Once a hotel frequented by the rich and famous (including Rudolph Valentino, Theodore Roosevelt, Cecil B. DeMille, Tom Mix, Will Rogers, Charlie Chaplin, and Sarah Bernhardt), all that remains of the Hot Wells Hotel and Space in San Antonio, Texas, is a pile of ruins. Today, the ruins are a popular destination for urban explorers seeking to trample around in what little remains of the once-impressive resort.
The health spa that once stood at this site piped hot, sulfurous water from a well in Edwards to health-inducing baths and swimming pools. The destination became so popular that it continued to grow throughout the late 19th and early 20th centuries, at one point comprising nearly 200 individual rooms.
The sulfurous water was discovered in 1892 when the executives who ran the Southwestern Lunatic Asylum drilled outside of their building to supply water to a new facility near the San Antonio River. The 104-degree water, which smelled strongly of sulfur, was deemed unsuitable for use in the asylum, but many people believed that water of that sort held special healing powers. Entrepreneurs quickly took advantage of the well, which was spilling forth 180,000 gallons every day and the first resort was opened in 1893.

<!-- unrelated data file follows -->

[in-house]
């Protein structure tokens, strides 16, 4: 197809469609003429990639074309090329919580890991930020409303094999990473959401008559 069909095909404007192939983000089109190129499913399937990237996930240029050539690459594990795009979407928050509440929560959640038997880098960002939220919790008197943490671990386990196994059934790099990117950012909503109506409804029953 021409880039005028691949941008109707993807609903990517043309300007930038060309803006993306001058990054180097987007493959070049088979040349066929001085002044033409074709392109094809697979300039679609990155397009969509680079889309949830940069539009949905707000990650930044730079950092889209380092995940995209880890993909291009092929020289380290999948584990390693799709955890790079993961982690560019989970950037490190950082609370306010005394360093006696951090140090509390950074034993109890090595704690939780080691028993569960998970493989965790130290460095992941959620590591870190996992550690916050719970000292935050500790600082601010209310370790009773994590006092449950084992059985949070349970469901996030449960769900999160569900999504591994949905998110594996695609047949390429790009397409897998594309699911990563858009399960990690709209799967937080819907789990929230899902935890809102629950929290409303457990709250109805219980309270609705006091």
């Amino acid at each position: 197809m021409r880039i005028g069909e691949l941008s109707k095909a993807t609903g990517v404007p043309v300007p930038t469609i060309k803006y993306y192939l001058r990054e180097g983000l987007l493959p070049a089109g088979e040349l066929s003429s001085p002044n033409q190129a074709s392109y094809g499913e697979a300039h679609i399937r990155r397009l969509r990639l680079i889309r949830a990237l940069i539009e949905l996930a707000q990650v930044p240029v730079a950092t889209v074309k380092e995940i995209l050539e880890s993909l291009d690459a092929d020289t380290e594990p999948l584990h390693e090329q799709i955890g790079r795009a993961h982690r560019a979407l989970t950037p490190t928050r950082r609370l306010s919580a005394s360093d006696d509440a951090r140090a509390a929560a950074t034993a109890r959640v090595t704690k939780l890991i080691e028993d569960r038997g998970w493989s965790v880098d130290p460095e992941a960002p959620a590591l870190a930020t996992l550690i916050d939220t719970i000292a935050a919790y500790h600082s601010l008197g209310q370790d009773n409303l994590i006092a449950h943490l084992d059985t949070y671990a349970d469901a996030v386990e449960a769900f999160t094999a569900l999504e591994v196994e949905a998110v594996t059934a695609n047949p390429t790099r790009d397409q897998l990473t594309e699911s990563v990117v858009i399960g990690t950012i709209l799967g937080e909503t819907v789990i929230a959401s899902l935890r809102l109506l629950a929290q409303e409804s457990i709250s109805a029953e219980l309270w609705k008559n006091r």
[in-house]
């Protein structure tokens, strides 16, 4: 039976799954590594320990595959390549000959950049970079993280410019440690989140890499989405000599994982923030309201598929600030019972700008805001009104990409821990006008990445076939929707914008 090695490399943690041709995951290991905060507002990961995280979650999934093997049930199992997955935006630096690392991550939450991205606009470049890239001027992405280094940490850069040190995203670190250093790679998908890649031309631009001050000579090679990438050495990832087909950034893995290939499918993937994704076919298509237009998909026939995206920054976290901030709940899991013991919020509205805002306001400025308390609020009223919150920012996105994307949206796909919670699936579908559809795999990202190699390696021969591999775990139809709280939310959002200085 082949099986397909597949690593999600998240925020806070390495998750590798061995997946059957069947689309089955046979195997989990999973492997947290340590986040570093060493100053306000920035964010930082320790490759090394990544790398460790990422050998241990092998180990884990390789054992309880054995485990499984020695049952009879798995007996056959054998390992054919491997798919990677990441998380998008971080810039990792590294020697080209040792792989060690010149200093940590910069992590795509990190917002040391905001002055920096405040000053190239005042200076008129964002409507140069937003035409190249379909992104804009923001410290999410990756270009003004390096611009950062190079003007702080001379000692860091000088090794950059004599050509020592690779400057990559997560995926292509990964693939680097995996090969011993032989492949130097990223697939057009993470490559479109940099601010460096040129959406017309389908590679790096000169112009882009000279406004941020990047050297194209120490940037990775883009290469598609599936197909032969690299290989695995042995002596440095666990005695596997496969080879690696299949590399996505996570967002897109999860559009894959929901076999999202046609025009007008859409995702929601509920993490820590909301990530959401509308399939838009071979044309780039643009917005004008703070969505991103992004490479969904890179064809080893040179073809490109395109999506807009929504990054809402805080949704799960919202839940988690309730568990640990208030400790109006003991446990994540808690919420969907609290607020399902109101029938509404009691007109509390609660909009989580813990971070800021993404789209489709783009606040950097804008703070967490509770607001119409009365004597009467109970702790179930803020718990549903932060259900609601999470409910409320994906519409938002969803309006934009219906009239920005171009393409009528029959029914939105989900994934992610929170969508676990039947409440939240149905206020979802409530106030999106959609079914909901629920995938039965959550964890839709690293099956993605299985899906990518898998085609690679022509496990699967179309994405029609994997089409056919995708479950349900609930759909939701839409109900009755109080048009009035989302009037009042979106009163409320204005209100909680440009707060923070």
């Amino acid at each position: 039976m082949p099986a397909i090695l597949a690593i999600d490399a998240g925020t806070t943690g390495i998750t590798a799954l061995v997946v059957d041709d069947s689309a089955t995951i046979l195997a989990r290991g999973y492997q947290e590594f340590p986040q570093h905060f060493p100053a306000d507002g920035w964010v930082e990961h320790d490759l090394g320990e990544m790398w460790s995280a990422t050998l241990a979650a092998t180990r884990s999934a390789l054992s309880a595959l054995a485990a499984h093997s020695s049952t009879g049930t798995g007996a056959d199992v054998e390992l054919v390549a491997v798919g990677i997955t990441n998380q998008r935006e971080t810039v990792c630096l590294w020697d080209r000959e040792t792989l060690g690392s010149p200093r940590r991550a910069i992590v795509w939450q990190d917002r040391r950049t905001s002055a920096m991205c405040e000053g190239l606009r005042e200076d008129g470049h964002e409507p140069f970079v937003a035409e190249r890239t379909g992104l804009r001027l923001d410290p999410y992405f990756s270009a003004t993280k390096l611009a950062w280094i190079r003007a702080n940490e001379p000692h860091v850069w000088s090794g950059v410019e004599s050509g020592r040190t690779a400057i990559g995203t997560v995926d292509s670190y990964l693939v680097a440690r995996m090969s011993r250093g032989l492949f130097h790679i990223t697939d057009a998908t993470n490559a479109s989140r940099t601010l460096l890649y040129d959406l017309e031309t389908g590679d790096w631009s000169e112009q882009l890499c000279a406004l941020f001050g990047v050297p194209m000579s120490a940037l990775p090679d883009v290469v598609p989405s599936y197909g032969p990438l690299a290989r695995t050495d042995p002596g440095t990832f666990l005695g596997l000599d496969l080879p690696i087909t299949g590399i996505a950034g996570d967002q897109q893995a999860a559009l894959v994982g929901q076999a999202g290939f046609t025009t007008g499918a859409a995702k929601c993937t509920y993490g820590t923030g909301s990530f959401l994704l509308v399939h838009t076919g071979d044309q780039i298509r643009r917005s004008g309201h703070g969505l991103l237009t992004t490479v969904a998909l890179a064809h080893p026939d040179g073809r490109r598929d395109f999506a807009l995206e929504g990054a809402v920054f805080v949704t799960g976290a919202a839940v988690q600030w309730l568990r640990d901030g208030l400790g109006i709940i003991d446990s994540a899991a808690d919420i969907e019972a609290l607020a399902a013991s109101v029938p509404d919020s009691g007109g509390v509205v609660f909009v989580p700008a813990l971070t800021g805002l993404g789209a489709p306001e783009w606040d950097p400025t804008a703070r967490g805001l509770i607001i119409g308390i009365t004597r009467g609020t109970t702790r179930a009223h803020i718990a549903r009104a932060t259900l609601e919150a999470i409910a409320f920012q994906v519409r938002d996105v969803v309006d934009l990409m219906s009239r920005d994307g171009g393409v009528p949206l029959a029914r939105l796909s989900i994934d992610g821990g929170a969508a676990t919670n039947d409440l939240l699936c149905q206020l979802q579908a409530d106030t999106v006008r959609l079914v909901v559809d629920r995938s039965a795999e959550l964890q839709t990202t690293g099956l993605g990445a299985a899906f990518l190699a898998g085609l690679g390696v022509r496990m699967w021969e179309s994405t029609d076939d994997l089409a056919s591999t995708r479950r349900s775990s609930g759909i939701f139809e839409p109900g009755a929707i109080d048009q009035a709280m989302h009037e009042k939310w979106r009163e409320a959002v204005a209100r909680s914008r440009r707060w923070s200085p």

Built by McClellan Shacklett, who was leasing the water from the well for $500 a year, the first resort advertised the medicinal benefits of its waters; the guests immediately started arriving in droves. And then it burned to the ground in 1894, only one year after it opened its doors. But its replacement, a world-class Victorian-style structure, was far more opulent. That hotel, too, burned to the ground, this time having survived 30 years. While it stood, though, it was incredibly popular.
Built by a team of investors from the north who had secured a 25-year lease on the Asylum's waters, the Victorian-style resort included a bath house and three large swimming pools, each measuring 90 feet in length. Forty-five private rooms featured marble partitions and solid porcelain tubs. As the years wore on, the investors continued to expand and improve their resort, adding steam heat, electric and gas lights, and individual telephones. Perhaps the most obscure part of the whole enterprise was an ostrich farm that was relocated to the resort from San Pedro Springs just so that visiting women could easily acquire feathers, an important component of ladies fashion of the day.